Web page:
Ms Harman said the public were entitled to be completely confident that when ministers reached a decision it was made "in the public interest and there is no impropriety whatsoever".



Civil servants in the Department of Health, one of the departments at the centre of the allegations, were satisfied they made the correct decision "in the public interest and were not responding to any inappropriate or undue influence".



In each case raised, the department had looked into the allegations and confirmed they are satisfied decisions had been made "without the impropriety alleged".





Ms Harman said: "The Prime Minister today sought the Cabinet Secretary's assurance that departments had looked into these claims. Permanent secretaries ... have assured the Cabinet Secretary that they are satisified that there has been no improper influence on Government policy or ministerial decisions.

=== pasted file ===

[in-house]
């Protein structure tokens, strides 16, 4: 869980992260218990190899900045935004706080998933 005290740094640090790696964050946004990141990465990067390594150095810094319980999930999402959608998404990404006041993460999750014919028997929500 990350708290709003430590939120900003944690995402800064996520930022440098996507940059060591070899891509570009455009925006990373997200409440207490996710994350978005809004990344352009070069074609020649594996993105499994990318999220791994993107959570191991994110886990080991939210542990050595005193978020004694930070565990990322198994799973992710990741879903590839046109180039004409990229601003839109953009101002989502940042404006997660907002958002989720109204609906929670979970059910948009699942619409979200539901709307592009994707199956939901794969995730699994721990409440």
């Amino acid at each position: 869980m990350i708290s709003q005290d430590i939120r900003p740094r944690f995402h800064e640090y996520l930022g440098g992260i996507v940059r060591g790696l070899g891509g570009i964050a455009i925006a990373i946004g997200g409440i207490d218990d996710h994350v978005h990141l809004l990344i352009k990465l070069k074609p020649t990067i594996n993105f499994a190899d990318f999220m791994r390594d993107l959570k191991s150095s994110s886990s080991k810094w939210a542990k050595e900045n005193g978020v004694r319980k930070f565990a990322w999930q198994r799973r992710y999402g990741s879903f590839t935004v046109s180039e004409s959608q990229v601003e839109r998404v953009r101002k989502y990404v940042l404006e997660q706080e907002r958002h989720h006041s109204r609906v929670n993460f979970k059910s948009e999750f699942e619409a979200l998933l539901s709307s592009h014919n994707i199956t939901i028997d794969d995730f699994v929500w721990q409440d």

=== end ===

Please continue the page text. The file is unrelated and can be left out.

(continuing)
"I want to reassure MPs and the public that ministers act in the public interest. It is an absolutely fundamental part of the duties of their office."



She said any allegation that an MP had broken the code of conduct would be investigated by the Parliamentary Commissioner for Standards and the House could impose sanctions.



"We have high standards, clear rules and clear remedy for breach."



Ms Harman said the Government had been working with the lobbying industry to set up a register of lobbyists.



"Building on this work and in the light of the latest allegations, we think this should be put on a statutory footing - that there should be a legal register of lobbyists which would require them to register as lobbyists and to register the identity of clients on whose behalf they are acting.